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J Consult Clin Psychol. 1999 Dec;67(6):826-36.

Characterizing interactions between anxious mothers and their children.

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Department of Psychology, University of California, Los Angeles 90024, USA.


The present study assessed interactions between anxious mothers and their children, using observational techniques to elucidate potential mechanisms of anxiety transmission. Results revealed that anxious mothers were less warm and positive in their interactions with their children, less granting of autonomy, and more critical and catastrophizing in comparison with normal control mothers. Maternal anxiety status appeared to be the primary predictor of maternal warmth during interactions. Child anxiety status was most predictive of maternal granting of autonomy behavior. Maternal behaviors exhibited during interactions were the most salient predictors of child anxiety, contributing more than maternal psychopathology or ongoing strain to the development of child anxiety. Interventions focusing on family interactions that take into account the contributions of both members of the dyad may be more effective in curbing transmission than interventions that solely address maternal or child symptomatology.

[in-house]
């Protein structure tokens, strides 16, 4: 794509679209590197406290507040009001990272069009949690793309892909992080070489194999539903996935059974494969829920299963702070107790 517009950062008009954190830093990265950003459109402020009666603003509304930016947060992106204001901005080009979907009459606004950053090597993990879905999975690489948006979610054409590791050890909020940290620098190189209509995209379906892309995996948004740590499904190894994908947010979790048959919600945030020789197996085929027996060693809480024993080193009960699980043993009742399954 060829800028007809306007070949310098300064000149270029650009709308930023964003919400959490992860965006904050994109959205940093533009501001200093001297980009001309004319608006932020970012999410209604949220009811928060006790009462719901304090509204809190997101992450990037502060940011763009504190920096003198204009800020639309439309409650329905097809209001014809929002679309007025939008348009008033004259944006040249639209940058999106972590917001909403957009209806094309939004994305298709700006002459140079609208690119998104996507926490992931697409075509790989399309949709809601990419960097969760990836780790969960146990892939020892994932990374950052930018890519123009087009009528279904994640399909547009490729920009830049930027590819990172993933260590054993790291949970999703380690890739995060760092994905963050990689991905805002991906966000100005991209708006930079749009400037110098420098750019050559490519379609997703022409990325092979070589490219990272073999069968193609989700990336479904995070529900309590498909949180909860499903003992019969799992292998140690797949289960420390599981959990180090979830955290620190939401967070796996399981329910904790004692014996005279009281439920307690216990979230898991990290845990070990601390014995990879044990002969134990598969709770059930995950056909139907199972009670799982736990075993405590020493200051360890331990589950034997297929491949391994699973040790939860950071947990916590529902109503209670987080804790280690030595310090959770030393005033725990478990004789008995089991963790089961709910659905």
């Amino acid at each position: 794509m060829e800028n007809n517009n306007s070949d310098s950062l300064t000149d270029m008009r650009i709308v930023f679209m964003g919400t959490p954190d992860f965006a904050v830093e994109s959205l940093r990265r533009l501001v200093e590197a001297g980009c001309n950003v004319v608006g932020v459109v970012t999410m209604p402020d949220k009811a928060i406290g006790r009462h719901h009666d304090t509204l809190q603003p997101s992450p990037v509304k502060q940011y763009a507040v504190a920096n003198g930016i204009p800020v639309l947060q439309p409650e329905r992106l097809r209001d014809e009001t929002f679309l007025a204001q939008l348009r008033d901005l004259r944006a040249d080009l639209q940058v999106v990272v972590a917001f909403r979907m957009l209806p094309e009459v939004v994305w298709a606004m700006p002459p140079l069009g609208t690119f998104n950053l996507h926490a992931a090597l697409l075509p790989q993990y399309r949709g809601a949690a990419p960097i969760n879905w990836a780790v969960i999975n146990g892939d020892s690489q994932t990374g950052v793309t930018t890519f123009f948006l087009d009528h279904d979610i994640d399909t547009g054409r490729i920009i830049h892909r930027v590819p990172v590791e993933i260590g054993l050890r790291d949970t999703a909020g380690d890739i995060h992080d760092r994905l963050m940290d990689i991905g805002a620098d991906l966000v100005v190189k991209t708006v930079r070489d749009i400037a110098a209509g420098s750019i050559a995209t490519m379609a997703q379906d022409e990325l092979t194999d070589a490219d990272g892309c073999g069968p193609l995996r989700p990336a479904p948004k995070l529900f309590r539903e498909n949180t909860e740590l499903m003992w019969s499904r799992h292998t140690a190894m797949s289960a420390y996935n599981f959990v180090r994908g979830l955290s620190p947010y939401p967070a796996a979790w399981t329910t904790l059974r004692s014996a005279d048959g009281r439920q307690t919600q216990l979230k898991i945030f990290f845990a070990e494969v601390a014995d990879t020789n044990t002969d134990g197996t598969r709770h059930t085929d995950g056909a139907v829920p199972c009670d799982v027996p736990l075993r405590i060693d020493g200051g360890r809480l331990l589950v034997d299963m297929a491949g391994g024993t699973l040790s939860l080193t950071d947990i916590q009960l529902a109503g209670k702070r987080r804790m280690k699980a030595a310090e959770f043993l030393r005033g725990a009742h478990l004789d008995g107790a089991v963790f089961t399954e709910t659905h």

[Indexed for MEDLINE]

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